Henrik Stenson braced for 'shift in generations' but also aware of 'hungry veterans'
But, at the same time, the Swede fully expects some members of the “old guard” to be pushing hard to be involved in trying to win the trophy back.
Stenson’s side at Marco Simone Golf Club is almost certain to be spearheaded by Jon Rahm, Rory McIlroy and Viktor Hovland.
They could well be joined again by the likes of Tyrrell Hatton, Shane Lowry, Matthew Fitzpatrick and Tommy Fleetwood.
But, for others such as Lee Westwood, Sergio Garcia, Paul Casey and Ian Poulter, last year’s heavy defeat at Whistling Straits could have been the end of the road in their distinguished Ryder Cup careers.
The quartet will be giving it their all over the next 18 months to try and make the 2016 Open champion’s team, as will Justin Rose and Francesco Molinari after they both missed out last year.
But, on the back of a record 19-9 defeat in Wisconsin, it seems time for Europe to be looking to a new generation of Ryder Cup players.
Belgian Thomas Pieters, who picked up four points out of five on his debut in 2016, is back in the world’s top 50 after winning the Abu Dhabi HSBC Championship earlier this year.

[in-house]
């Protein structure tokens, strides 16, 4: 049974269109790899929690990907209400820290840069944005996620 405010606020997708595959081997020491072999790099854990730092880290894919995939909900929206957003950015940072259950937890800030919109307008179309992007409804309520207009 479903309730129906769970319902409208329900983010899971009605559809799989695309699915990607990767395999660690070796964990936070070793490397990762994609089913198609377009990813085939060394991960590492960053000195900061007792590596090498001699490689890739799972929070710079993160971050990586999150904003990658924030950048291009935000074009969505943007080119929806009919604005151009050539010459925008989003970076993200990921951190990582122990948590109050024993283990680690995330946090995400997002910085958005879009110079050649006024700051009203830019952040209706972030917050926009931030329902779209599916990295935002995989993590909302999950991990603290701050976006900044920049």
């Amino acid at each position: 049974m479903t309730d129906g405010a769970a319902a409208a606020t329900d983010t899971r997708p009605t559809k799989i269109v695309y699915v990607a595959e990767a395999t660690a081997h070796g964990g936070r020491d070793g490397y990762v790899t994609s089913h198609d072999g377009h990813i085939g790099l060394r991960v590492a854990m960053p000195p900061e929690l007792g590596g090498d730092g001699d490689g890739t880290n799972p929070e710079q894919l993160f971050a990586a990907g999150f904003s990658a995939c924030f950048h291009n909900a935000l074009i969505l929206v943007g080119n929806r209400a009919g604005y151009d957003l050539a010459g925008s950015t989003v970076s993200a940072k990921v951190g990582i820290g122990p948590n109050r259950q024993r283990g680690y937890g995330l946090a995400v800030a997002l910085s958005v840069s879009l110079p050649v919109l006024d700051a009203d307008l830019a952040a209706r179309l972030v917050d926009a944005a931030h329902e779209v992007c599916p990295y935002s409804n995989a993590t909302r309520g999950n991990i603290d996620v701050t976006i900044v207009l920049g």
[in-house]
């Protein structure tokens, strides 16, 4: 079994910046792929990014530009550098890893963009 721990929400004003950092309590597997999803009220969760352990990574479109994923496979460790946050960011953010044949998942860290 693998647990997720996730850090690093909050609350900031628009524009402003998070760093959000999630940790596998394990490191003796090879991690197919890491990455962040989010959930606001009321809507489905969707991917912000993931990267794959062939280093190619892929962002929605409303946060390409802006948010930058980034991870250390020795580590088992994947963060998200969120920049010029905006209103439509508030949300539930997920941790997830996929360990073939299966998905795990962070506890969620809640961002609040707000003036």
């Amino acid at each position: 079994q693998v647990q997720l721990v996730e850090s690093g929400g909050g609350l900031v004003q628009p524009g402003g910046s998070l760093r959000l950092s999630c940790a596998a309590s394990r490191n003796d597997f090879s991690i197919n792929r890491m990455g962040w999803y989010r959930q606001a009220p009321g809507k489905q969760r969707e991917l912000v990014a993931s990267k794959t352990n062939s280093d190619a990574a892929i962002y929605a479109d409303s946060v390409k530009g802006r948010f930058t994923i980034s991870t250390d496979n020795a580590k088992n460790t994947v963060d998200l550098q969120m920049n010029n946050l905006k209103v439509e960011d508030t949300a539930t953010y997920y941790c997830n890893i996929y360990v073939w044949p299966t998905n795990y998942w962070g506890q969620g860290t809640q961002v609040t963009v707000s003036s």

He’ll be determined to make a Ryder Cup return in Rome, where Stenson’ side could also include the newly-turned 21-year-old Hojgaard twins - Nicolai and Rasmus.
Guido Migliozzi, of course, has the added incentive of trying to play in a Ryder Cup on home soil, with our own Bob MacIntyre, Spaniard Adri Arnaus and Ireland’s Seamus Power others who could be pushing hard on this occasion.
“It's going to be an interesting 18 months,” admitted Stenson. “Time will tell exactly how the team will formalise. But we have got the old guard. We have got the experience, the players who played a lot of Ryder Cups.
“We also have the new talent on the DP World Tour that are up-and-coming and have shown some great signs and want to continue to do that.
“And I'm sure they are hungry as ever to get one of the spots on this team to get there in Rome. Then we have some Europeans playing mainly on the PGA Tour. Exciting times, and the door is open for anyone with a European passport.”
According to Stenson, the average age of the European team at Whistling Straits was around 35 whereas the Americans, in comparison, had an average age of just 26.
“At some point, there will be a shift in the generations, and I can definitely see that happening this time around,” he added. “But I can also see a few hungry veterans wanting to keep their jerseys.
“I know from my own experience; that when you play in a Ryder Cup, you don't want to hand that jersey to someone else. You are going to fight dearly to keep it another time.
“And that's exciting for me as a captain to follow all these players and how they are going to want to qualify and how hard they will work to make sure they are.”
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